Safe zones. Safe zones are offices or classrooms in which there is a trained staff member to respond to the needs of transgender students. In order to adequately provide safe zones for students who identify as transgender, staff members need to be appropriately trained. Only staff members who have partaken in training and are appropriately educated about the needs of transgender individuals should be permitted the opportunity to display "safe zone" stickers or signs on office doors. It is vital that individuals advertizing that their spaces are safe zones are, in fact, trained to work with transgender students and able to provide an unbiased and safe setting. Staff must only advocate for their safe zone if they are comfortable being approached on all topics associated with the LGBTQ population. If staff members display safe zones signs but do not offer an unbiased and supportive response to transgender students, these students may not trust that spaces advertised as safe are in fact safe.

Miscommunication and lack of supports can arise when the staff feels uncomfortable about transgender individuals, which may be a result of not understanding or not being educated on the topic. In a study of transgender youth, more than one third of the students heard homophobic remarks, sexist remarks, or negative comments about a person's gender from school staff. On top of that, students reported that it was not common for school staff to intervene when people made homophobic remarks or negative remarks about someone's gender. Only 11%-16% of students reported that staff intervened (Greytak, Kosciw, & Diaz, 2009). Because of statistics like these, it is crucial for schools to develop a school-wide professional training on transgender awareness to create both a safe school environment and sensitive classrooms.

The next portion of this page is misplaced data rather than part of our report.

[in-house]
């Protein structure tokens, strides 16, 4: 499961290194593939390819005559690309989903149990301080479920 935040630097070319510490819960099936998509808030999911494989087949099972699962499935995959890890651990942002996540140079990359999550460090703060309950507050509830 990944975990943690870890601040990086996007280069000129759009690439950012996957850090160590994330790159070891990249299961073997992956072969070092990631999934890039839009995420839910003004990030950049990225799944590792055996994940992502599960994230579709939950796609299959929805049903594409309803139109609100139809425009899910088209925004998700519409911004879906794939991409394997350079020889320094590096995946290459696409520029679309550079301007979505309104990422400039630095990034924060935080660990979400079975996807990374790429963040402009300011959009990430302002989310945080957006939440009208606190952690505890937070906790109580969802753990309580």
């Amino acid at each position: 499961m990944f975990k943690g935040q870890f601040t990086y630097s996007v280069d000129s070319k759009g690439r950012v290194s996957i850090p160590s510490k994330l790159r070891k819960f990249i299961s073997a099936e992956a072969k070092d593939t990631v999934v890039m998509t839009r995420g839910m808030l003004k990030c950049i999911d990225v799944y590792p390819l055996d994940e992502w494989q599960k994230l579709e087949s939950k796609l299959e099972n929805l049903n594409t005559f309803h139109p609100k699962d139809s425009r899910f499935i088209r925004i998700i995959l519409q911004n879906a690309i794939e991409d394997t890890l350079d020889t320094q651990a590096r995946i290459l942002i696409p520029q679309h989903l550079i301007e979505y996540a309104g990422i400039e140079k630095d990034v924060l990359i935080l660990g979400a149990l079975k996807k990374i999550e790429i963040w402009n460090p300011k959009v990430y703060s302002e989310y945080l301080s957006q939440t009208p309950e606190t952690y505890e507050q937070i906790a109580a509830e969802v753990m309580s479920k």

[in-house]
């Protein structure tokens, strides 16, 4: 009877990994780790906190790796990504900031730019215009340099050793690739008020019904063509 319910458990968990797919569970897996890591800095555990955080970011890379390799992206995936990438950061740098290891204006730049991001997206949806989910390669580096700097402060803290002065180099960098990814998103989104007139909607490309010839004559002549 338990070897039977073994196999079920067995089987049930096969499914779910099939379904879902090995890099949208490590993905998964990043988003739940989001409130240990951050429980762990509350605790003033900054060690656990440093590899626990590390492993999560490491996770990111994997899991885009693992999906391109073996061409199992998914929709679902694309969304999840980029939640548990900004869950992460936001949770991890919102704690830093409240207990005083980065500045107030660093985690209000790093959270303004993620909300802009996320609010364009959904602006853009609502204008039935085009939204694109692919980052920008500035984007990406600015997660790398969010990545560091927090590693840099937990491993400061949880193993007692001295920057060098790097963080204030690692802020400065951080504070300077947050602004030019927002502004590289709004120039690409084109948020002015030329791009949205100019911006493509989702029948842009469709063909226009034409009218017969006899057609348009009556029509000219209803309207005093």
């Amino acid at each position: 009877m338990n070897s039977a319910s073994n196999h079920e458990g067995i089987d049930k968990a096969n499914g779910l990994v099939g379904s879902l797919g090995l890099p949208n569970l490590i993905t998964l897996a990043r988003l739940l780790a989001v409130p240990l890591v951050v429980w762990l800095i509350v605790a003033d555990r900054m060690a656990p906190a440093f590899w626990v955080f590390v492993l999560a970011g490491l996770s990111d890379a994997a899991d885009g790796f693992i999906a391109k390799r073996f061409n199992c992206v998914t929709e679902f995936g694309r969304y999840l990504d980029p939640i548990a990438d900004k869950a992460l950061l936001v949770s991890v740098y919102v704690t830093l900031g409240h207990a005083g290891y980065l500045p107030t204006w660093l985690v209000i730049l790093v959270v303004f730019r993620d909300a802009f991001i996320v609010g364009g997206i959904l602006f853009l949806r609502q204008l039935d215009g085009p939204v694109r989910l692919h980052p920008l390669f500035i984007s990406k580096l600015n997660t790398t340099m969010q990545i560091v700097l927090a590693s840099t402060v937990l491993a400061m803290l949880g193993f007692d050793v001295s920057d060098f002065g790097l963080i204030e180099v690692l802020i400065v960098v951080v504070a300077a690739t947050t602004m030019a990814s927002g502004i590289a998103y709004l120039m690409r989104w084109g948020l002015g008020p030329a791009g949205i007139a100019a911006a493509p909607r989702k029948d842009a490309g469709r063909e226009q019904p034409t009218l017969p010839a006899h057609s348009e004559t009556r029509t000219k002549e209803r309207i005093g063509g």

Sensitive classrooms. School psychologists are essential leaders in developing sensitive classrooms by training teachers on some critical elements involved in working with transgender students, such as allowing students to use preferred names versus birth name, using correct pronouns, and using unbiased language by keeping gender and gender identity in mind for all classroom activities and health curricula.